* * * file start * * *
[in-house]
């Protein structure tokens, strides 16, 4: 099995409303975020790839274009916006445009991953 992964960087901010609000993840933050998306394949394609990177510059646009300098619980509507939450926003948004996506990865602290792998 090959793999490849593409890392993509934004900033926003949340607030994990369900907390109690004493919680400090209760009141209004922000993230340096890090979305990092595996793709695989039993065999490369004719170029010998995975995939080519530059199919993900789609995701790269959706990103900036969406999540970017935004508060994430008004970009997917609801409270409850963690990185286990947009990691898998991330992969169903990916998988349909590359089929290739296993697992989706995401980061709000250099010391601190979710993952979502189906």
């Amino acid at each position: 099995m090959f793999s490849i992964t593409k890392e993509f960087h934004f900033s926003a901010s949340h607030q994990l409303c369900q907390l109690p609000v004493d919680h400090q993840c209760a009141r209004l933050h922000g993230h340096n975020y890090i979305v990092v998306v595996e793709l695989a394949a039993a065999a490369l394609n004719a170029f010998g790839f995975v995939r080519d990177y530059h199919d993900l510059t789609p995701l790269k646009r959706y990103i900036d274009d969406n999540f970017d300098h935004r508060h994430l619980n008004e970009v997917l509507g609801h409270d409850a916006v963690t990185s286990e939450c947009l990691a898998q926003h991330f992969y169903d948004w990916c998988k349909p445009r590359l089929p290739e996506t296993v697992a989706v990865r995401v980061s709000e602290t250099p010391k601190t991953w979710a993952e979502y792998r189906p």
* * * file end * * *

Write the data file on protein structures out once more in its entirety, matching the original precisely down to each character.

[in-house]
């Protein structure tokens, strides 16, 4: 099995409303975020790839274009916006445009991953 992964960087901010609000993840933050998306394949394609990177510059646009300098619980509507939450926003948004996506990865602290792998 090959793999490849593409890392993509934004900033926003949340607030994990369900907390109690004493919680400090209760009141209004922000993230340096890090979305990092595996793709695989039993065999490369004719170029010998995975995939080519530059199919993900789609995701790269959706990103900036969406999540970017935004508060994430008004970009997917609801409270409850963690990185286990947009990691898998991330992969169903990916998988349909590359089929290739296993697992989706995401980061709000250099010391601190979710993952979502189906």
């Amino acid at each position: 099995m090959f793999s490849i992964t593409k890392e993509f960087h934004f900033s926003a901010s949340h607030q994990l409303c369900q907390l109690p609000v004493d919680h400090q993840c209760a009141r209004l933050h922000g993230h340096n975020y890090i979305v990092v998306v595996e793709l695989a394949a039993a065999a490369l394609n004719a170029f010998g790839f995975v995939r080519d990177y530059h199919d993900l510059t789609p995701l790269k646009r959706y990103i900036d274009d969406n999540f970017d300098h935004r508060h994430l619980n008004e970009v997917l509507g609801h409270d409850a916006v963690t990185s286990e939450c947009l990691a898998q926003h991330f992969y169903d948004w990916c998988k349909p445009r590359l089929p290739e996506t296993v697992a989706v990865r995401v980061s709000e602290t250099p010391k601190t991953w979710a993952e979502y792998r189906p």